LAKELAND FL — If you don’t live near it, you probably don’t know about Circle B Bar Reserve, a Polk County park that is just as impressive as many of Florida’s state parks. (And Florida state parks are award-winners.)
Located in Lakeland Fl, midway between Orlando and Tampa, it is just 20 minutes south of I-4 on the Polk Parkway toll road, SR 540. Circle B Bar Reserve is especially terrific for birding from fall through spring, when nature photographers flock there to capture images of the huge white pelicans, tropical-pink spoonbills, leggy sandhill cranes, iconic bald eagles and dozens of other birds. (Photos by some of these talented wildlife photographers are on this page.)
But there’s much more to this park:
- It’s free, including the nature center.
- Wonderful and extensive trails wrap around Lake Hancock and wind through Banana Creek Marsh. An easy-to-read trail map is available, showing how trails are broken into manageable segments. You can put together a loop totaling six miles or take a short stroll. The three-quarter-of-a mile Lost Bridge Trail, for example, is a loop under a canopy of oaks. Waterfront trails may bring you in close proximity to alligators. (Be careful during spring mating and nesting season.)
- There’s an impressive environmental education center — a free museum about Florida ecology. Polk’s Nature Discover Center recently completed a $625,000 upgrade to add interactive exhibits and is widely used by visiting classes of students.
- Shady picnic tables and grills are set amidst a forest of ancient live oaks. Lots of things that might take away from the natural atmosphere aren’t permitted, such as music, balloons or volleyball nets. This makes it a peaceful place to picnic and observe the beautiful surroundings.
As its name suggests, this 1,267-acre park was once a cattle ranch.
Originally a wetland, it had been drained to create fields for grazing. But in 2000, Polk County and the Southwest Florida Water Management District purchased the site and began to restore the wetlands now known as Banana Creek Marsh.
Once Circle B Bar Reserve got back to nature, thousands of migrating birds recognized it as a great place to vacation and other ceatures saw it as a perfect home. Wildlife proliferated and the area is home to otter, bobcat, armadillo, fox and many species of insects and reptiles.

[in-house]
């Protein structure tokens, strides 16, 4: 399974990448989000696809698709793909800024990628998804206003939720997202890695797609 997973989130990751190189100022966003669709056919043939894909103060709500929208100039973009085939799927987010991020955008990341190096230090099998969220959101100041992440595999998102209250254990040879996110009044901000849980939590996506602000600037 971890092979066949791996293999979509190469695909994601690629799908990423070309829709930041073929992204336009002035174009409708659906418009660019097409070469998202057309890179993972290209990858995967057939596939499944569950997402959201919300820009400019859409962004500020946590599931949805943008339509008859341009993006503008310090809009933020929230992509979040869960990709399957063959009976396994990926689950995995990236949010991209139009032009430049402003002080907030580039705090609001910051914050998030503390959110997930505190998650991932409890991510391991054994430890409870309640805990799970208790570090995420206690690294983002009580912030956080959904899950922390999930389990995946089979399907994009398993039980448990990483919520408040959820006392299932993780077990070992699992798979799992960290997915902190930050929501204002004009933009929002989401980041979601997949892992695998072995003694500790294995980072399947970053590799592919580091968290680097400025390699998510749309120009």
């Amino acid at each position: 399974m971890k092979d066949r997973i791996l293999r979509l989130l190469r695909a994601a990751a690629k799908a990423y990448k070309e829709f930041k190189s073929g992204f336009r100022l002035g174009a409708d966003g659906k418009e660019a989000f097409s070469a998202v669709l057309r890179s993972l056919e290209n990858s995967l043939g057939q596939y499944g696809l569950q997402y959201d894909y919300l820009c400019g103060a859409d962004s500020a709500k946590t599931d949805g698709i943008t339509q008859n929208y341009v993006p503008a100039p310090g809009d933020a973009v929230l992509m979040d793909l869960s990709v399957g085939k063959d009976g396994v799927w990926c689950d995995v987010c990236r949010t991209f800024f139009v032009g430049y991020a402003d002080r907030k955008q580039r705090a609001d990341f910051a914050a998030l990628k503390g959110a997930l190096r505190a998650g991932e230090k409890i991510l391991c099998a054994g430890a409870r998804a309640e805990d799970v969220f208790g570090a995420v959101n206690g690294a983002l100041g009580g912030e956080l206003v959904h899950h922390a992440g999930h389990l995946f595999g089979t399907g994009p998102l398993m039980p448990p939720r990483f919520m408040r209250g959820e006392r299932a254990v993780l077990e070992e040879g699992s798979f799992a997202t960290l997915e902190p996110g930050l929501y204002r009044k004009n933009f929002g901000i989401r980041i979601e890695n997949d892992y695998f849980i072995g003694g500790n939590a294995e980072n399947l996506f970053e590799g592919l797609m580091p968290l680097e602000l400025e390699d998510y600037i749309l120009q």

I walked several trails on a day so breezy that thick mats of Spanish moss hanging from the oaks were horizontal in the wind. It was June – not your prime birding month – and yet in short order I saw osprey, hawks, egrets and heron. There were alligators in the marsh and around the edge of the large, brown Lake Hancock.
It had rained extensively, but the lovely Shady Oak trail and the Alligator Alley trail were high and dry.
Hancock Lake is lined with cypress trees and their knobby knees. The views from the Alligator Alley trail over the lake were panoramic.
The only sounds I heard were made by animals.
For visitors to Tampa or Orlando, or Detroit Tiger fans attending spring training in Lakeland, Circle B Bar Reserve is an excellent way to see a whole lot of authentic Florida in one short visit. But I bet visitors who come for a taste of the real Florida vow to come back.
I’ll return in winter when the migrating birds are back!
Resources for planning your visit
Circle B Bar Reserve
4399 Winter Lake Road
Trails are open 6:30 a.m. to 6:30 p.m. daily. Polk’s Nature Discovery Center is open from 9 a.m. to 4 p.m. Tuesday through Saturday and 12 to 4 p.m. Sundays. Admission is free.
There are two locations for restrooms: In the nature center when it’s open or portable restrooms in the parking area.
Folks on TripAdvisor rave about the place. One visitor called it “a free safari.”
Nearby: Visit the campus of Florida Southern College, voted the nation’s prettiest campus and home to the largest grouping of Frank Lloyd Wright-designed buildings in the world. Here’s a Florida Rambler story about the campus.
The photographers featured in this article have many wonderful works on Flickr from Circle B Bar Reserve and around Florida. Here are links to their work: